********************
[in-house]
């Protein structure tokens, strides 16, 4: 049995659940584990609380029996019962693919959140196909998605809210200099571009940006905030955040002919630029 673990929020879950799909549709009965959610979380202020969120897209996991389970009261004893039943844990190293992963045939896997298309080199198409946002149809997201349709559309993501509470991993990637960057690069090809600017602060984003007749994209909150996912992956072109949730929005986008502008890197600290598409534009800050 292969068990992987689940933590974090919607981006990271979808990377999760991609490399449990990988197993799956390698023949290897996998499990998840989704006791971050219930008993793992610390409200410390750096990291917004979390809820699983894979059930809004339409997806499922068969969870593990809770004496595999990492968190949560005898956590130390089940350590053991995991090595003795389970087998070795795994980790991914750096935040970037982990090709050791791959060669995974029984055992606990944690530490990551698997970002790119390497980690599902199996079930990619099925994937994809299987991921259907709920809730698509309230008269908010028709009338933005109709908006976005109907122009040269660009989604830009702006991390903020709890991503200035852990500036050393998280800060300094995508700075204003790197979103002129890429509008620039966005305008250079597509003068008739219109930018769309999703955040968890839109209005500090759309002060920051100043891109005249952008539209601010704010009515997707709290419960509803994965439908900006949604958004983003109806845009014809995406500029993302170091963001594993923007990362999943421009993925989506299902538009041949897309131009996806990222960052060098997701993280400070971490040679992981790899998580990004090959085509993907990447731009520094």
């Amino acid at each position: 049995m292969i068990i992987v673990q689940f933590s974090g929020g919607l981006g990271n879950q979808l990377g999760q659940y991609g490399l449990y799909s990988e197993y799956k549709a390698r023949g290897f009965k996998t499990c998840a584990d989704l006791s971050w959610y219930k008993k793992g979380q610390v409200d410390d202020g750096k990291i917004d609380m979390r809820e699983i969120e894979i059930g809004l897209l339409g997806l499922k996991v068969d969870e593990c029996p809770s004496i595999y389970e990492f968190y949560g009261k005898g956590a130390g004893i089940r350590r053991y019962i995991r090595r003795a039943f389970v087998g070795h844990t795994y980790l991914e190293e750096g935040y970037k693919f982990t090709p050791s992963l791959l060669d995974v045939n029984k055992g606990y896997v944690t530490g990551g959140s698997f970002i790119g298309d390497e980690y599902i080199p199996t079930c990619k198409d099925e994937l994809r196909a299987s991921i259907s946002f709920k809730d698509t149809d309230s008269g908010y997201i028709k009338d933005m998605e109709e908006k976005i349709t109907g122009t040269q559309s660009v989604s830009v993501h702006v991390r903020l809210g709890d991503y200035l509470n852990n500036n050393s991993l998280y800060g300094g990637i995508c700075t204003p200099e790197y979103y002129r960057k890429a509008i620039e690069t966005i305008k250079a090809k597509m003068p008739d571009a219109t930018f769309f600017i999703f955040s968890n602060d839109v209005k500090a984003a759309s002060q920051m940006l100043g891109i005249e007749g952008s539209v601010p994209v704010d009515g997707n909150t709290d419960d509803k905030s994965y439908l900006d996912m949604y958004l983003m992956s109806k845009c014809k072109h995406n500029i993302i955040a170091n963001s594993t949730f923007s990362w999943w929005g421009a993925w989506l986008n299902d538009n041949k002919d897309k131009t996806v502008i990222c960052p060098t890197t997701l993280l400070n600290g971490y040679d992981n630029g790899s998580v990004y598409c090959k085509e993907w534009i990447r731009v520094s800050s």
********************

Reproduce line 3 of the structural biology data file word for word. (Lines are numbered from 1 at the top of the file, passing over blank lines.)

């Amino acid at each position: 049995m292969i068990i992987v673990q689940f933590s974090g929020g919607l981006g990271n879950q979808l990377g999760q659940y991609g490399l449990y799909s990988e197993y799956k549709a390698r023949g290897f009965k996998t499990c998840a584990d989704l006791s971050w959610y219930k008993k793992g979380q610390v409200d410390d202020g750096k990291i917004d609380m979390r809820e699983i969120e894979i059930g809004l897209l339409g997806l499922k996991v068969d969870e593990c029996p809770s004496i595999y389970e990492f968190y949560g009261k005898g956590a130390g004893i089940r350590r053991y019962i995991r090595r003795a039943f389970v087998g070795h844990t795994y980790l991914e190293e750096g935040y970037k693919f982990t090709p050791s992963l791959l060669d995974v045939n029984k055992g606990y896997v944690t530490g990551g959140s698997f970002i790119g298309d390497e980690y599902i080199p199996t079930c990619k198409d099925e994937l994809r196909a299987s991921i259907s946002f709920k809730d698509t149809d309230s008269g908010y997201i028709k009338d933005m998605e109709e908006k976005i349709t109907g122009t040269q559309s660009v989604s830009v993501h702006v991390r903020l809210g709890d991503y200035l509470n852990n500036n050393s991993l998280y800060g300094g990637i995508c700075t204003p200099e790197y979103y002129r960057k890429a509008i620039e690069t966005i305008k250079a090809k597509m003068p008739d571009a219109t930018f769309f600017i999703f955040s968890n602060d839109v209005k500090a984003a759309s002060q920051m940006l100043g891109i005249e007749g952008s539209v601010p994209v704010d009515g997707n909150t709290d419960d509803k905030s994965y439908l900006d996912m949604y958004l983003m992956s109806k845009c014809k072109h995406n500029i993302i955040a170091n963001s594993t949730f923007s990362w999943w929005g421009a993925w989506l986008n299902d538009n041949k002919d897309k131009t996806v502008i990222c960052p060098t890197t997701l993280l400070n600290g971490y040679d992981n630029g790899s998580v990004y598409c090959k085509e993907w534009i990447r731009v520094s800050s």